Barbara Lee urges Congress to fast for Darfur

Congressional Black Caucus chairwoman Barbara Lee, D-Oakland, and Rep. Donald Payne, D-N.J., who chairs the House Foreign Affairs Subcommittee on Africa and Global Health held a Capitol Hill news conference today urging all of Congress and others to join the “Darfur Fast for Life” campaign by fasting in solidarity with Darfur residents suffering at the hands of the Sudanese government.

“Almost 15 years ago in Rwanda, the international community turned a blind eye while a million civilians were hacked to death,” Lee said in a statement issued afterward. “Can we really say we have done any different in the case of Darfur, South Sudan, Abyei, and Nuba? We declared genocide in 2004, but we failed to act decisively to stop it. If we had acted then, we could have saved many innocent people. If we do the right thing now, we can save children from a certain death and end the suffering for millions.”

The campaign (though obviously not each individual’s own fast) will continue until Congress adjourns in August. Payne began a four-day, water-only fast May 10. Among those who’ve also fasted are Virgin Group founder and chairman Sir Richard Branson and actress Mia Farrow, the latter of whom was at Tuesday’s news conference.

Lee spokesman Ricci Graham said she’s starting her fast today, for a length yet to be determined.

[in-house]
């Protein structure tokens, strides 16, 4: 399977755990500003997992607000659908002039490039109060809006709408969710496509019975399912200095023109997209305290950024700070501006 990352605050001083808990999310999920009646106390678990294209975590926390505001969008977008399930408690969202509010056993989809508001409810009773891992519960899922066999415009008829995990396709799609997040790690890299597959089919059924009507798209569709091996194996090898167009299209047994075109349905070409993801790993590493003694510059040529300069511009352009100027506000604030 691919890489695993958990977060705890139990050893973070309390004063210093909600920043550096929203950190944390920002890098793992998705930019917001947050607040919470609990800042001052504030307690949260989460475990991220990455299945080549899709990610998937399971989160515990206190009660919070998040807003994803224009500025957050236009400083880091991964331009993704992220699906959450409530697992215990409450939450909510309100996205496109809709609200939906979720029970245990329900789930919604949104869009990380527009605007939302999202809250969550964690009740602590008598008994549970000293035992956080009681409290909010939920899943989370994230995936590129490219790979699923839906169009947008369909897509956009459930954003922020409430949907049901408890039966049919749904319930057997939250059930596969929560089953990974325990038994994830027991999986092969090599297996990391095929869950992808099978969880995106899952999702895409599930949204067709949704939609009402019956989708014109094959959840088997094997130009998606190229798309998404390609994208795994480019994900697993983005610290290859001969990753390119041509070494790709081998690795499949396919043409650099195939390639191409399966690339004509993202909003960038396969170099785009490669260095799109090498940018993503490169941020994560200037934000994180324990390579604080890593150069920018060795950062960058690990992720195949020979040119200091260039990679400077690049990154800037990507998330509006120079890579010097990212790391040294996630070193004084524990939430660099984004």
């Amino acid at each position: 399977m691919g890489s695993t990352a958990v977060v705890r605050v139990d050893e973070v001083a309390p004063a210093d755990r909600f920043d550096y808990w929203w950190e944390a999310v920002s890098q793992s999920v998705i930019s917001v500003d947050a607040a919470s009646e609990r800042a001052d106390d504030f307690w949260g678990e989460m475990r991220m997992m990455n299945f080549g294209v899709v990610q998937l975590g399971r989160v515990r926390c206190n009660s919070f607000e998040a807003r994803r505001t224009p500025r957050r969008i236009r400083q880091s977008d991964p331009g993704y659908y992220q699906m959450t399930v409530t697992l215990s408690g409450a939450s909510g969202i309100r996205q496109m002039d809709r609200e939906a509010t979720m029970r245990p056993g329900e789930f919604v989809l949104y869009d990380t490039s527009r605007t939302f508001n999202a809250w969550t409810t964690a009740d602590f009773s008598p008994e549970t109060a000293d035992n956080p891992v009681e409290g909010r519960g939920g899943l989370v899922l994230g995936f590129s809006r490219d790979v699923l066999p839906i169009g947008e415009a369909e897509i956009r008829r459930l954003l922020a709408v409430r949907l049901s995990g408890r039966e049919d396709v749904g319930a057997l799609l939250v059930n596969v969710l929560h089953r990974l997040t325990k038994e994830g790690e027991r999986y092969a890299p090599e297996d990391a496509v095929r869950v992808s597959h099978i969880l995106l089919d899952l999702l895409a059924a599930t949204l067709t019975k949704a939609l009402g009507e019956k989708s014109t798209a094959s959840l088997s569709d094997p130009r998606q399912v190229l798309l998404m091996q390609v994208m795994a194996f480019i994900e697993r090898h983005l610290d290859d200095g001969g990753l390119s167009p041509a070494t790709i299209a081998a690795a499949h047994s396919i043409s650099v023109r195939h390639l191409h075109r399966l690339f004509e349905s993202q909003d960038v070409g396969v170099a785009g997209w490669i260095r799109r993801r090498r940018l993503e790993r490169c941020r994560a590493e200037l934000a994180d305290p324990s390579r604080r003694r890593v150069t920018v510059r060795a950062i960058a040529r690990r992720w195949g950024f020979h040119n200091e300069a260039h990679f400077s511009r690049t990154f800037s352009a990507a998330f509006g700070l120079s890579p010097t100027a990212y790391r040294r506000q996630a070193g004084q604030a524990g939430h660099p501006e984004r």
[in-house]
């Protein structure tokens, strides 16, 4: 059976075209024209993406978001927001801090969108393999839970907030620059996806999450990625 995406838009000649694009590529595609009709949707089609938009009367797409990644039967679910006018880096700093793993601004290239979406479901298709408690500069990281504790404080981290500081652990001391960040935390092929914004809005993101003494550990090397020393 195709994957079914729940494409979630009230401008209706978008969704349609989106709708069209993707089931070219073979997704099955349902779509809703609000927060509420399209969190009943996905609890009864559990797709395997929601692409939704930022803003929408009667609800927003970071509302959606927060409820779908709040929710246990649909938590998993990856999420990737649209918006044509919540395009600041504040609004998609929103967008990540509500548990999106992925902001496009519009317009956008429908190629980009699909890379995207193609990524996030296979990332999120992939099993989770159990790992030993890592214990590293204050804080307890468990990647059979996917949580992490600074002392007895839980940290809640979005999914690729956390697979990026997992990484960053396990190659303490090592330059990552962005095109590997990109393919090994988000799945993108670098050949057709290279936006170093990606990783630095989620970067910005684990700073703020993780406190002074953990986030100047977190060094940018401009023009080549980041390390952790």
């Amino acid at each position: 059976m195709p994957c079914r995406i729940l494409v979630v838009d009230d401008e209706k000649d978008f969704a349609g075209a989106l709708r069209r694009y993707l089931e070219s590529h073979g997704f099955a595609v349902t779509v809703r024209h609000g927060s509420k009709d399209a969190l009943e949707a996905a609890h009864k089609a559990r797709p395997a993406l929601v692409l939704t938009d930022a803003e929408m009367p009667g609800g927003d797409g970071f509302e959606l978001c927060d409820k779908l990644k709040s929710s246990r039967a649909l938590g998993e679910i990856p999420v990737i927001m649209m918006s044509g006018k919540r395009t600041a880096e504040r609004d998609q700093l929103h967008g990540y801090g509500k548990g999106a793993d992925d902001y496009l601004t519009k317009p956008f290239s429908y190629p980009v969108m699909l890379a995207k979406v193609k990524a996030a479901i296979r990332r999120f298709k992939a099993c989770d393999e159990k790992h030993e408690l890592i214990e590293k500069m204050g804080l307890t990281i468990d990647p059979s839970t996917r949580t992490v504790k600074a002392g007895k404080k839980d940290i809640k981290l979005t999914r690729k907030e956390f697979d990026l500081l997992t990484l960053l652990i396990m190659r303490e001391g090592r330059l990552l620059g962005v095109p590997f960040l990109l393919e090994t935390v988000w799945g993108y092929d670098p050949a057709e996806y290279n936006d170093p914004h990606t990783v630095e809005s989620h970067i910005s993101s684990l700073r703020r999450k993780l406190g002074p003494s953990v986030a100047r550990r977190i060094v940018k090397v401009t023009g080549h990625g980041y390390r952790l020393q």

Josh Richman

Josh Richman covers state and national politics for the Bay Area News Group. A New York City native, he earned a bachelor’s degree in journalism from the University of Missouri and reported for the Express-Times of Easton, Pa. for five years before coming to the Oakland Tribune and ANG Newspapers in 1997. He is a frequent guest on KQED Channel 9’s “This Week in Northern California;” a proud father; an Eagle Scout; a somewhat skilled player of low-stakes poker; a rather good cook; a firm believer in the use of semicolons; and an unabashed political junkie who will never, EVER seek elected office.

  • RR

    Good idea, some of these Dems could stand to lose a few pounds. If they really wanted to identify with repressed people in The Sudan, a lot of them would have to disappear.